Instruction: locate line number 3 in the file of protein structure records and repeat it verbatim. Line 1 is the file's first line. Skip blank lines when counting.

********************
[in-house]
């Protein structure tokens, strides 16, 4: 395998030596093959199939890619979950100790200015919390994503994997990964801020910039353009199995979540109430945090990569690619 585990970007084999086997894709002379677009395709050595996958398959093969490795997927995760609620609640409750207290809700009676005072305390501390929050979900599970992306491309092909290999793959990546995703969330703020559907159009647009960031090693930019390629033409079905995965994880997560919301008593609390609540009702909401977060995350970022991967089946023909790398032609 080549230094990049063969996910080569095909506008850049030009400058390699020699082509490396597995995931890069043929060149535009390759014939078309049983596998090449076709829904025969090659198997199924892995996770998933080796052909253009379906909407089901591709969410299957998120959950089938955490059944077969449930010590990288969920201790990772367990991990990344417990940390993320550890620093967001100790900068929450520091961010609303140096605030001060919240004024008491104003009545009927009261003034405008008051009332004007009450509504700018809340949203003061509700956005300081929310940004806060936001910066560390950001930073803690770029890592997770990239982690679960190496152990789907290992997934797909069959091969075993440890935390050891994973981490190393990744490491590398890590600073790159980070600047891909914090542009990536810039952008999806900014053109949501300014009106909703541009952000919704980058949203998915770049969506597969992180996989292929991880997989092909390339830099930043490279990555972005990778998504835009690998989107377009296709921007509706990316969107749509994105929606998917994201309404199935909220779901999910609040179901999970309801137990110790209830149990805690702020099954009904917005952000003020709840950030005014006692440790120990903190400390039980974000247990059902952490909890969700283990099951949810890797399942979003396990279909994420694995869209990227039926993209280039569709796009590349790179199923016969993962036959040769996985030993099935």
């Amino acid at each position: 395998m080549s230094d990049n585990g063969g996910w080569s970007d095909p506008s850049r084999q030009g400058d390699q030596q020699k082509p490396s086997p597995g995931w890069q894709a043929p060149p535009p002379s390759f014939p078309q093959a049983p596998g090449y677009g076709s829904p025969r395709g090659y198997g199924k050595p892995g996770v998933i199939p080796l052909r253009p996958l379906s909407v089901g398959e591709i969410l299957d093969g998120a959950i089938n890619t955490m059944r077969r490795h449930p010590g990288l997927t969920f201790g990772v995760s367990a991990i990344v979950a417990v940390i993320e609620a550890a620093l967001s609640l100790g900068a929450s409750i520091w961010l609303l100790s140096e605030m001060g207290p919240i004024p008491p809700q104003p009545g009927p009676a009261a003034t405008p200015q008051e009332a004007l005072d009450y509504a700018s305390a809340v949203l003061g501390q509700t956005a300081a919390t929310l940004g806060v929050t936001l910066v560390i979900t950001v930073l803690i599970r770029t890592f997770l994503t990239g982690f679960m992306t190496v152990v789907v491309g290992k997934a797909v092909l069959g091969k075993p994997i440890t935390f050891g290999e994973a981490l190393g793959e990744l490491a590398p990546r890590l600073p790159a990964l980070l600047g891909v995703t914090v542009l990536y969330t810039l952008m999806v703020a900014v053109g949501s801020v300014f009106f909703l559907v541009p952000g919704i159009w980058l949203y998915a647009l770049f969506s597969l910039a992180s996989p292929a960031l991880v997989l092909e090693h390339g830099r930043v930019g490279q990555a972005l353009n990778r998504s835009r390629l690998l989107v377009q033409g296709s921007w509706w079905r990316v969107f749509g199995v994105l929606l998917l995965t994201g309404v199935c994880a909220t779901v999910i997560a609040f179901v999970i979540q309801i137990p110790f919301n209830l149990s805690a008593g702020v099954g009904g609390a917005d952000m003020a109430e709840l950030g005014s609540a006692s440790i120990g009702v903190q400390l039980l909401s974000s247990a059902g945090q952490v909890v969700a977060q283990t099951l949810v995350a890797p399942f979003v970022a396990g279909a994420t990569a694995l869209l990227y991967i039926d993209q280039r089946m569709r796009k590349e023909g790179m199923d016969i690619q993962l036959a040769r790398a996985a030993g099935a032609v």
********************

């Amino acid at each position: 395998m080549s230094d990049n585990g063969g996910w080569s970007d095909p506008s850049r084999q030009g400058d390699q030596q020699k082509p490396s086997p597995g995931w890069q894709a043929p060149p535009p002379s390759f014939p078309q093959a049983p596998g090449y677009g076709s829904p025969r395709g090659y198997g199924k050595p892995g996770v998933i199939p080796l052909r253009p996958l379906s909407v089901g398959e591709i969410l299957d093969g998120a959950i089938n890619t955490m059944r077969r490795h449930p010590g990288l997927t969920f201790g990772v995760s367990a991990i990344v979950a417990v940390i993320e609620a550890a620093l967001s609640l100790g900068a929450s409750i520091w961010l609303l100790s140096e605030m001060g207290p919240i004024p008491p809700q104003p009545g009927p009676a009261a003034t405008p200015q008051e009332a004007l005072d009450y509504a700018s305390a809340v949203l003061g501390q509700t956005a300081a919390t929310l940004g806060v929050t936001l910066v560390i979900t950001v930073l803690i599970r770029t890592f997770l994503t990239g982690f679960m992306t190496v152990v789907v491309g290992k997934a797909v092909l069959g091969k075993p994997i440890t935390f050891g290999e994973a981490l190393g793959e990744l490491a590398p990546r890590l600073p790159a990964l980070l600047g891909v995703t914090v542009l990536y969330t810039l952008m999806v703020a900014v053109g949501s801020v300014f009106f909703l559907v541009p952000g919704i159009w980058l949203y998915a647009l770049f969506s597969l910039a992180s996989p292929a960031l991880v997989l092909e090693h390339g830099r930043v930019g490279q990555a972005l353009n990778r998504s835009r390629l690998l989107v377009q033409g296709s921007w509706w079905r990316v969107f749509g199995v994105l929606l998917l995965t994201g309404v199935c994880a909220t779901v999910i997560a609040f179901v999970i979540q309801i137990p110790f919301n209830l149990s805690a008593g702020v099954g009904g609390a917005d952000m003020a109430e709840l950030g005014s609540a006692s440790i120990g009702v903190q400390l039980l909401s974000s247990a059902g945090q952490v909890v969700a977060q283990t099951l949810v995350a890797p399942f979003v970022a396990g279909a994420t990569a694995l869209l990227y991967i039926d993209q280039r089946m569709r796009k590349e023909g790179m199923d016969i690619q993962l036959a040769r790398a996985a030993g099935a032609v």